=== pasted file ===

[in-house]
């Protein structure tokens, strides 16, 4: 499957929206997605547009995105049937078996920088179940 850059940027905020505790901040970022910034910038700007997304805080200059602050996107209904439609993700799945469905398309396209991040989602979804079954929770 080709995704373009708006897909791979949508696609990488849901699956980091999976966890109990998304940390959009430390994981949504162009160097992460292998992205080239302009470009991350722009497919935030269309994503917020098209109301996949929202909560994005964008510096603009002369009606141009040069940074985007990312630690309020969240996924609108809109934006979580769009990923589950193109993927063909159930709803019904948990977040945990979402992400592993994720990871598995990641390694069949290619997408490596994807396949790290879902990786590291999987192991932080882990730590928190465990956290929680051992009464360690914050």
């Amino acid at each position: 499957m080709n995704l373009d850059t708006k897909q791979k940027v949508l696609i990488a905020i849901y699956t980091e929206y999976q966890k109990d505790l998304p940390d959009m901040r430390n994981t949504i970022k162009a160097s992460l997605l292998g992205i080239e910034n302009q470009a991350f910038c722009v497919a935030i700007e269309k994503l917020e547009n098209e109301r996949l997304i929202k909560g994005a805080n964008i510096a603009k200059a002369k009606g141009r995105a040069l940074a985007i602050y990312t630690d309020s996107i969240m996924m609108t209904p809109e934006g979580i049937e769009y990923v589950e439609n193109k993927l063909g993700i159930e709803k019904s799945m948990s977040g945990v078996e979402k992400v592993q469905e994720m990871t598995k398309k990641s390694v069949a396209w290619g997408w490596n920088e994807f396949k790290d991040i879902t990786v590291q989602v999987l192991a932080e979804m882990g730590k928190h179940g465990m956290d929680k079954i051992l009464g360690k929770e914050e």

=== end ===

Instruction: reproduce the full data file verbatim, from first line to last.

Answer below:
[in-house]
């Protein structure tokens, strides 16, 4: 499957929206997605547009995105049937078996920088179940 850059940027905020505790901040970022910034910038700007997304805080200059602050996107209904439609993700799945469905398309396209991040989602979804079954929770 080709995704373009708006897909791979949508696609990488849901699956980091999976966890109990998304940390959009430390994981949504162009160097992460292998992205080239302009470009991350722009497919935030269309994503917020098209109301996949929202909560994005964008510096603009002369009606141009040069940074985007990312630690309020969240996924609108809109934006979580769009990923589950193109993927063909159930709803019904948990977040945990979402992400592993994720990871598995990641390694069949290619997408490596994807396949790290879902990786590291999987192991932080882990730590928190465990956290929680051992009464360690914050």
């Amino acid at each position: 499957m080709n995704l373009d850059t708006k897909q791979k940027v949508l696609i990488a905020i849901y699956t980091e929206y999976q966890k109990d505790l998304p940390d959009m901040r430390n994981t949504i970022k162009a160097s992460l997605l292998g992205i080239e910034n302009q470009a991350f910038c722009v497919a935030i700007e269309k994503l917020e547009n098209e109301r996949l997304i929202k909560g994005a805080n964008i510096a603009k200059a002369k009606g141009r995105a040069l940074a985007i602050y990312t630690d309020s996107i969240m996924m609108t209904p809109e934006g979580i049937e769009y990923v589950e439609n193109k993927l063909g993700i159930e709803k019904s799945m948990s977040g945990v078996e979402k992400v592993q469905e994720m990871t598995k398309k990641s390694v069949a396209w290619g997408w490596n920088e994807f396949k790290d991040i879902t990786v590291q989602v999987l192991a932080e979804m882990g730590k928190h179940g465990m956290d929680k079954i051992l009464g360690k929770e914050e």